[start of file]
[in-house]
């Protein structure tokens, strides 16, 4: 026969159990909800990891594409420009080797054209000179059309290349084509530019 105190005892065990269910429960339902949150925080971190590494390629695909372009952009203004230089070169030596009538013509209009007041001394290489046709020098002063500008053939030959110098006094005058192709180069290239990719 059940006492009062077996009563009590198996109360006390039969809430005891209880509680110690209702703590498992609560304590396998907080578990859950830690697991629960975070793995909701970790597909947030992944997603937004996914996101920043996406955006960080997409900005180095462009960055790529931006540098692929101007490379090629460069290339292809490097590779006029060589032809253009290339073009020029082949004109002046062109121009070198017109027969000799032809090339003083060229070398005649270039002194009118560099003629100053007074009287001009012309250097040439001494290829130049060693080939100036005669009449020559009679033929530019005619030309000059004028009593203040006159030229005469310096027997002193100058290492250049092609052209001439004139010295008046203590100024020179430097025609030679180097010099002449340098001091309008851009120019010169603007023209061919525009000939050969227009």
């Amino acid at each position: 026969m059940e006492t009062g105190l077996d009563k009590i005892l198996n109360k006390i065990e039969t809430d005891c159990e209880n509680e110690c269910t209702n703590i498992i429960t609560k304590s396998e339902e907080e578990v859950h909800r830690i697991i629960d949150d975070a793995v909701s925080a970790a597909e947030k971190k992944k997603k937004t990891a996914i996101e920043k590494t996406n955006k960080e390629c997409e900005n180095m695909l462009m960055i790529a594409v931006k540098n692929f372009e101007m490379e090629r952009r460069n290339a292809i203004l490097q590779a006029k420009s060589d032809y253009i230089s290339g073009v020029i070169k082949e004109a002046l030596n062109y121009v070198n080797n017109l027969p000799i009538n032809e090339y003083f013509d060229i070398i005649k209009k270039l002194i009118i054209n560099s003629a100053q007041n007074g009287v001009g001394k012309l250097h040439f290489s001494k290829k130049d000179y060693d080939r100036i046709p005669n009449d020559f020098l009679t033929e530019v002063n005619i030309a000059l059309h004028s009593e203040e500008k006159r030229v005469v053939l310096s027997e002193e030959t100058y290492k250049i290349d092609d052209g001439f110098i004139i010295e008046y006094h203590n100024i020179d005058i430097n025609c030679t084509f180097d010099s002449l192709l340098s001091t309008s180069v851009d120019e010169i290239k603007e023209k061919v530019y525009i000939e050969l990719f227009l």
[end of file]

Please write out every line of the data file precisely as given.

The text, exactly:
[in-house]
């Protein structure tokens, strides 16, 4: 026969159990909800990891594409420009080797054209000179059309290349084509530019 105190005892065990269910429960339902949150925080971190590494390629695909372009952009203004230089070169030596009538013509209009007041001394290489046709020098002063500008053939030959110098006094005058192709180069290239990719 059940006492009062077996009563009590198996109360006390039969809430005891209880509680110690209702703590498992609560304590396998907080578990859950830690697991629960975070793995909701970790597909947030992944997603937004996914996101920043996406955006960080997409900005180095462009960055790529931006540098692929101007490379090629460069290339292809490097590779006029060589032809253009290339073009020029082949004109002046062109121009070198017109027969000799032809090339003083060229070398005649270039002194009118560099003629100053007074009287001009012309250097040439001494290829130049060693080939100036005669009449020559009679033929530019005619030309000059004028009593203040006159030229005469310096027997002193100058290492250049092609052209001439004139010295008046203590100024020179430097025609030679180097010099002449340098001091309008851009120019010169603007023209061919525009000939050969227009």
């Amino acid at each position: 026969m059940e006492t009062g105190l077996d009563k009590i005892l198996n109360k006390i065990e039969t809430d005891c159990e209880n509680e110690c269910t209702n703590i498992i429960t609560k304590s396998e339902e907080e578990v859950h909800r830690i697991i629960d949150d975070a793995v909701s925080a970790a597909e947030k971190k992944k997603k937004t990891a996914i996101e920043k590494t996406n955006k960080e390629c997409e900005n180095m695909l462009m960055i790529a594409v931006k540098n692929f372009e101007m490379e090629r952009r460069n290339a292809i203004l490097q590779a006029k420009s060589d032809y253009i230089s290339g073009v020029i070169k082949e004109a002046l030596n062109y121009v070198n080797n017109l027969p000799i009538n032809e090339y003083f013509d060229i070398i005649k209009k270039l002194i009118i054209n560099s003629a100053q007041n007074g009287v001009g001394k012309l250097h040439f290489s001494k290829k130049d000179y060693d080939r100036i046709p005669n009449d020559f020098l009679t033929e530019v002063n005619i030309a000059l059309h004028s009593e203040e500008k006159r030229v005469v053939l310096s027997e002193e030959t100058y290492k250049i290349d092609d052209g001439f110098i004139i010295e008046y006094h203590n100024i020179d005058i430097n025609c030679t084509f180097d010099s002449l192709l340098s001091t309008s180069v851009d120019e010169i290239k603007e023209k061919v530019y525009i000939e050969l990719f227009l």